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Health A-Z

Medical Content Created by the Faculty of the
Harvard Medical School

What Is It?

Biofeedback tries to teach you to control automatic body functions such as heart rate, muscle tension, breathing, perspiration, skin temperature, blood pressure and even brain waves. By learning to control these functions, you may be able to improve your medical condition, relieve chronic pain, reduce stress, or improve your physical or mental performance (sometimes called peak performance training).

During biofeedback training, sensors attached to your body detect changes in your pulse, skin temperature, muscle tone, brain-wave pattern or some other physiological function. These changes trigger a signal a sound, a flashing light, a change in pattern on a video screen that tells you that the physiological change has occurred. Gradually, with the help of your biofeedback therapist, you can learn to alter the signal by taking conscious control of your body's automatic body functions.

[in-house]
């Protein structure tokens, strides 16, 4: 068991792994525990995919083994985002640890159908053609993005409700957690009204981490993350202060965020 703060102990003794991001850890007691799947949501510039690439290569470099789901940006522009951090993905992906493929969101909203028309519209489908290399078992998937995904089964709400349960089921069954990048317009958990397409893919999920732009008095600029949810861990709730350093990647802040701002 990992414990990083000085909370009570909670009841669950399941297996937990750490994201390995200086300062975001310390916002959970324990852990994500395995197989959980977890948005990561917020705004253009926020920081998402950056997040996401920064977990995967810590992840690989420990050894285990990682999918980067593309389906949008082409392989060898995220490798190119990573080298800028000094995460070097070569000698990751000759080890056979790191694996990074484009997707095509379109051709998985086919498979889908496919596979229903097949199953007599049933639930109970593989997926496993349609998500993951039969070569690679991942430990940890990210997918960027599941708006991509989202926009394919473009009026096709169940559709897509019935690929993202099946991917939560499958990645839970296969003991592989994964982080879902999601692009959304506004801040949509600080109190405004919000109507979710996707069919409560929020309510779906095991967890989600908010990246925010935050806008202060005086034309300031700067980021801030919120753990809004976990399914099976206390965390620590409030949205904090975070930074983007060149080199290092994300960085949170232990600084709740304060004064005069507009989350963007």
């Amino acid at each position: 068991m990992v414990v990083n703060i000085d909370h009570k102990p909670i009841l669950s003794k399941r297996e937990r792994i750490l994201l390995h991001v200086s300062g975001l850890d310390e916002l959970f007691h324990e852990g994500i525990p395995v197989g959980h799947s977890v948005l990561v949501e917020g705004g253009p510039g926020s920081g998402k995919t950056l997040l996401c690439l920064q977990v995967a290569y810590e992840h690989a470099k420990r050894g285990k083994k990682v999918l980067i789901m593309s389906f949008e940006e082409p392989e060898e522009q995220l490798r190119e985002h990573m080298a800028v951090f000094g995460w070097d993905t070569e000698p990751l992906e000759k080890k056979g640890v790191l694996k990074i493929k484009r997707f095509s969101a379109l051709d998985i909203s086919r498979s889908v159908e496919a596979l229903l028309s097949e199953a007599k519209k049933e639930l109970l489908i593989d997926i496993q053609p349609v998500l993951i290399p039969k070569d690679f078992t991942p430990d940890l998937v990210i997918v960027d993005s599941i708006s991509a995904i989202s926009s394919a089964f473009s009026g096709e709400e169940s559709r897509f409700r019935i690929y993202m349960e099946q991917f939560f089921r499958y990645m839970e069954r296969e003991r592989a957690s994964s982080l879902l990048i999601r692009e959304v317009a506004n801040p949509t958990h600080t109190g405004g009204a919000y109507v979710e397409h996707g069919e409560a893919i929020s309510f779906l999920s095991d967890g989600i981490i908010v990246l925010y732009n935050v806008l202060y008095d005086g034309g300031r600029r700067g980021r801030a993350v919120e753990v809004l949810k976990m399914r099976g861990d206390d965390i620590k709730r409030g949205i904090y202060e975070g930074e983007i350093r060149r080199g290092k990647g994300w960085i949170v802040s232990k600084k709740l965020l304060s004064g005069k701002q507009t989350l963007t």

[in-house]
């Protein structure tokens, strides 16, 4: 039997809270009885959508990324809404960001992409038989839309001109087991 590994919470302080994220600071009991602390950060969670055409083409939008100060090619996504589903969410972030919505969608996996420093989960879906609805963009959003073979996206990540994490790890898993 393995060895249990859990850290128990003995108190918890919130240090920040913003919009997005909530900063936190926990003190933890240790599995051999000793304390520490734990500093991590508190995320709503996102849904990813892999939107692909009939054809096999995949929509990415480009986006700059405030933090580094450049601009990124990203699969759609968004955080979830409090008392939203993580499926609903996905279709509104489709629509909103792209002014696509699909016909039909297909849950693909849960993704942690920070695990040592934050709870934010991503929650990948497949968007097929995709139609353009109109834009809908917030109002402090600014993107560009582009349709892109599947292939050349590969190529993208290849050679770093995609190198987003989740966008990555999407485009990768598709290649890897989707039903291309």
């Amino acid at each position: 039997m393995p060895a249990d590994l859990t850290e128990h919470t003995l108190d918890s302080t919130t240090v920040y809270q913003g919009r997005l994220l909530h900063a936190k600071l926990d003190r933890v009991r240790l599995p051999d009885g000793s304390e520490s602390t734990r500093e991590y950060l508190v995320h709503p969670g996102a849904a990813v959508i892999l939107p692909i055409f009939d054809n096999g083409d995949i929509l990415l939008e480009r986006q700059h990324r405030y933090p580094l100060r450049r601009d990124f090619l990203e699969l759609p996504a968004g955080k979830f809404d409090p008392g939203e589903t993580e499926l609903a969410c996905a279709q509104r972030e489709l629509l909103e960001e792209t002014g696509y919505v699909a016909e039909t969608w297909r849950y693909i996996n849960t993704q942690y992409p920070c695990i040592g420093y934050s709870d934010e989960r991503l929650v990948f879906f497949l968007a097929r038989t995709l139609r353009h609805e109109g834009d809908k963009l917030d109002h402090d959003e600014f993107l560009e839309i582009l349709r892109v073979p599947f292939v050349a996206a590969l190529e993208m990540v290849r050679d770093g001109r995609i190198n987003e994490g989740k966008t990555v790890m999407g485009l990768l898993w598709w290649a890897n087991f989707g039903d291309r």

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From Health A-Z, Harvard Health Publications. Copyright 2007 by the President and Fellows of Harvard College. All rights reserved. Written permission is required to reproduce, in any manner, in whole or in part, the material contained herein. To make a reprint request, contact Harvard Health Publications. Used with permission of StayWell.

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